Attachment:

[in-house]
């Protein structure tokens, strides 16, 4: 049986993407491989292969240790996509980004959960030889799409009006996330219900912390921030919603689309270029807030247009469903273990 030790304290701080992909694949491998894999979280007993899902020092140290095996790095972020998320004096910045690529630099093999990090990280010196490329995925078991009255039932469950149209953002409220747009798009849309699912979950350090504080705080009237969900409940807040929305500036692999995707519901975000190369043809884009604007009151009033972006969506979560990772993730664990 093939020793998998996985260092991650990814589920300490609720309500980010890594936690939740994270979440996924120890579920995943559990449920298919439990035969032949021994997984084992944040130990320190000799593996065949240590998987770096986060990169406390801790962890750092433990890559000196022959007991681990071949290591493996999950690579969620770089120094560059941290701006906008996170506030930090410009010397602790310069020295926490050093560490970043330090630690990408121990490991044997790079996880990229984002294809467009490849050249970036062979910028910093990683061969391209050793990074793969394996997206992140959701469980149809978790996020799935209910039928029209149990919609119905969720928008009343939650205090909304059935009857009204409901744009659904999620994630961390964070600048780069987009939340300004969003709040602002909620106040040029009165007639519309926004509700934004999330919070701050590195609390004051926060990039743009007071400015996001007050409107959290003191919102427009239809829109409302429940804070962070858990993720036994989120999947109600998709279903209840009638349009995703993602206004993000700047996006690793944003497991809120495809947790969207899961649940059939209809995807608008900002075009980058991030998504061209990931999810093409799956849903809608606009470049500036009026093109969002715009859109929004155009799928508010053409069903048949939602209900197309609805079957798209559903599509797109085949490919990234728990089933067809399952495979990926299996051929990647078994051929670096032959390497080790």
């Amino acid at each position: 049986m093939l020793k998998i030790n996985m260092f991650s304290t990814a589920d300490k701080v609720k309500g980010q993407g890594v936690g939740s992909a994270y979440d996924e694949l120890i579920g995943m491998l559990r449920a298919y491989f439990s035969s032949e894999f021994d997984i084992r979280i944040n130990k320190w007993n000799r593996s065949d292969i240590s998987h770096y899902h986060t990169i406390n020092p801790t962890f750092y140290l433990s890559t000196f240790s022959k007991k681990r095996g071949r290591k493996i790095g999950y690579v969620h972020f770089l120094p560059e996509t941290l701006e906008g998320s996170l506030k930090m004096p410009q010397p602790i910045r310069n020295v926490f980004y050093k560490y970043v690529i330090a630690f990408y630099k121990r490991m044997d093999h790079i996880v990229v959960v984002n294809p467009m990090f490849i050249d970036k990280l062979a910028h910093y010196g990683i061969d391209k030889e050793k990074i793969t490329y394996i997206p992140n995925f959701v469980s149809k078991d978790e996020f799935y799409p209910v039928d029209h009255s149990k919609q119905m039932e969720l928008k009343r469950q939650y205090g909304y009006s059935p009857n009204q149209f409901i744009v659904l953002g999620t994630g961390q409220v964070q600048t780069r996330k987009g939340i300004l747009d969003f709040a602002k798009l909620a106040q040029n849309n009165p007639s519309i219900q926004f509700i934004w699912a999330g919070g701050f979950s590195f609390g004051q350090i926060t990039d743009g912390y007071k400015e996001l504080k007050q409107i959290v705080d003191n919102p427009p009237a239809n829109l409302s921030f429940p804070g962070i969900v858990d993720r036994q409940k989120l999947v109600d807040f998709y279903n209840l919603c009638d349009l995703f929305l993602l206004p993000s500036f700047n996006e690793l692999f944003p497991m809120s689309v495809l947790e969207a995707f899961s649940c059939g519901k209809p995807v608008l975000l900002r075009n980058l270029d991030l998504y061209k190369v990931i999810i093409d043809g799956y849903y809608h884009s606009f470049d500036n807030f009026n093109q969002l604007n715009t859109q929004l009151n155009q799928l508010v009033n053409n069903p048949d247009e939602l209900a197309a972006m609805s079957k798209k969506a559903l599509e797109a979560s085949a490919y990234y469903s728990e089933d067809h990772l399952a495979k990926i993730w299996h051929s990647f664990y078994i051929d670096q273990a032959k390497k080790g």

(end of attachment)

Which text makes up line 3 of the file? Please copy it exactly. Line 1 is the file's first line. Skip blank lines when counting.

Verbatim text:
């Amino acid at each position: 049986m093939l020793k998998i030790n996985m260092f991650s304290t990814a589920d300490k701080v609720k309500g980010q993407g890594v936690g939740s992909a994270y979440d996924e694949l120890i579920g995943m491998l559990r449920a298919y491989f439990s035969s032949e894999f021994d997984i084992r979280i944040n130990k320190w007993n000799r593996s065949d292969i240590s998987h770096y899902h986060t990169i406390n020092p801790t962890f750092y140290l433990s890559t000196f240790s022959k007991k681990r095996g071949r290591k493996i790095g999950y690579v969620h972020f770089l120094p560059e996509t941290l701006e906008g998320s996170l506030k930090m004096p410009q010397p602790i910045r310069n020295v926490f980004y050093k560490y970043v690529i330090a630690f990408y630099k121990r490991m044997d093999h790079i996880v990229v959960v984002n294809p467009m990090f490849i050249d970036k990280l062979a910028h910093y010196g990683i061969d391209k030889e050793k990074i793969t490329y394996i997206p992140n995925f959701v469980s149809k078991d978790e996020f799935y799409p209910v039928d029209h009255s149990k919609q119905m039932e969720l928008k009343r469950q939650y205090g909304y009006s059935p009857n009204q149209f409901i744009v659904l953002g999620t994630g961390q409220v964070q600048t780069r996330k987009g939340i300004l747009d969003f709040a602002k798009l909620a106040q040029n849309n009165p007639s519309i219900q926004f509700i934004w699912a999330g919070g701050f979950s590195f609390g004051q350090i926060t990039d743009g912390y007071k400015e996001l504080k007050q409107i959290v705080d003191n919102p427009p009237a239809n829109l409302s921030f429940p804070g962070i969900v858990d993720r036994q409940k989120l999947v109600d807040f998709y279903n209840l919603c009638d349009l995703f929305l993602l206004p993000s500036f700047n996006e690793l692999f944003p497991m809120s689309v495809l947790e969207a995707f899961s649940c059939g519901k209809p995807v608008l975000l900002r075009n980058l270029d991030l998504y061209k190369v990931i999810i093409d043809g799956y849903y809608h884009s606009f470049d500036n807030f009026n093109q969002l604007n715009t859109q929004l009151n155009q799928l508010v009033n053409n069903p048949d247009e939602l209900a197309a972006m609805s079957k798209k969506a559903l599509e797109a979560s085949a490919y990234y469903s728990e089933d067809h990772l399952a495979k990926i993730w299996h051929s990647f664990y078994i051929d670096q273990a032959k390497k080790g």